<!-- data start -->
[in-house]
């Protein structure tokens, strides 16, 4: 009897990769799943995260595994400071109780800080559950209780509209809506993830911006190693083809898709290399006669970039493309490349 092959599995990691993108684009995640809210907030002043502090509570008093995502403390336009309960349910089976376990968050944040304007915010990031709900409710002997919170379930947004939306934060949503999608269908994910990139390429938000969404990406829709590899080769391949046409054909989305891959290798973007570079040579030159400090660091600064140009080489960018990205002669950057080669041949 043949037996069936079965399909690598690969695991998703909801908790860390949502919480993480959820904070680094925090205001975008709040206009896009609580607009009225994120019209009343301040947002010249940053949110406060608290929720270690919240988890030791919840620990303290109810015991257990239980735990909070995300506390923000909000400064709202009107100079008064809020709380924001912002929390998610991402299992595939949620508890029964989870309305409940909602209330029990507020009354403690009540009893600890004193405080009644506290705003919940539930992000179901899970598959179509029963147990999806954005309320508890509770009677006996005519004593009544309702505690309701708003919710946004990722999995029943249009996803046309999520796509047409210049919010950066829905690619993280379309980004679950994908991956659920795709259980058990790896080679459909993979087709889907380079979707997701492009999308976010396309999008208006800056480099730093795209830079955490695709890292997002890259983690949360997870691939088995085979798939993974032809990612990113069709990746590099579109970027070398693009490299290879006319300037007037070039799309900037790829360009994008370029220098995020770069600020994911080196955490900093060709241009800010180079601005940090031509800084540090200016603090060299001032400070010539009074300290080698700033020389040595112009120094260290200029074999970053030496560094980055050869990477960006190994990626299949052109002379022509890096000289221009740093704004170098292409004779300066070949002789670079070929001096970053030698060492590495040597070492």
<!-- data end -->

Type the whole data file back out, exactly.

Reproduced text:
[in-house]
């Protein structure tokens, strides 16, 4: 009897990769799943995260595994400071109780800080559950209780509209809506993830911006190693083809898709290399006669970039493309490349 092959599995990691993108684009995640809210907030002043502090509570008093995502403390336009309960349910089976376990968050944040304007915010990031709900409710002997919170379930947004939306934060949503999608269908994910990139390429938000969404990406829709590899080769391949046409054909989305891959290798973007570079040579030159400090660091600064140009080489960018990205002669950057080669041949 043949037996069936079965399909690598690969695991998703909801908790860390949502919480993480959820904070680094925090205001975008709040206009896009609580607009009225994120019209009343301040947002010249940053949110406060608290929720270690919240988890030791919840620990303290109810015991257990239980735990909070995300506390923000909000400064709202009107100079008064809020709380924001912002929390998610991402299992595939949620508890029964989870309305409940909602209330029990507020009354403690009540009893600890004193405080009644506290705003919940539930992000179901899970598959179509029963147990999806954005309320508890509770009677006996005519004593009544309702505690309701708003919710946004990722999995029943249009996803046309999520796509047409210049919010950066829905690619993280379309980004679950994908991956659920795709259980058990790896080679459909993979087709889907380079979707997701492009999308976010396309999008208006800056480099730093795209830079955490695709890292997002890259983690949360997870691939088995085979798939993974032809990612990113069709990746590099579109970027070398693009490299290879006319300037007037070039799309900037790829360009994008370029220098995020770069600020994911080196955490900093060709241009800010180079601005940090031509800084540090200016603090060299001032400070010539009074300290080698700033020389040595112009120094260290200029074999970053030496560094980055050869990477960006190994990626299949052109002379022509890096000289221009740093704004170098292409004779300066070949002789670079070929001096970053030698060492590495040597070492």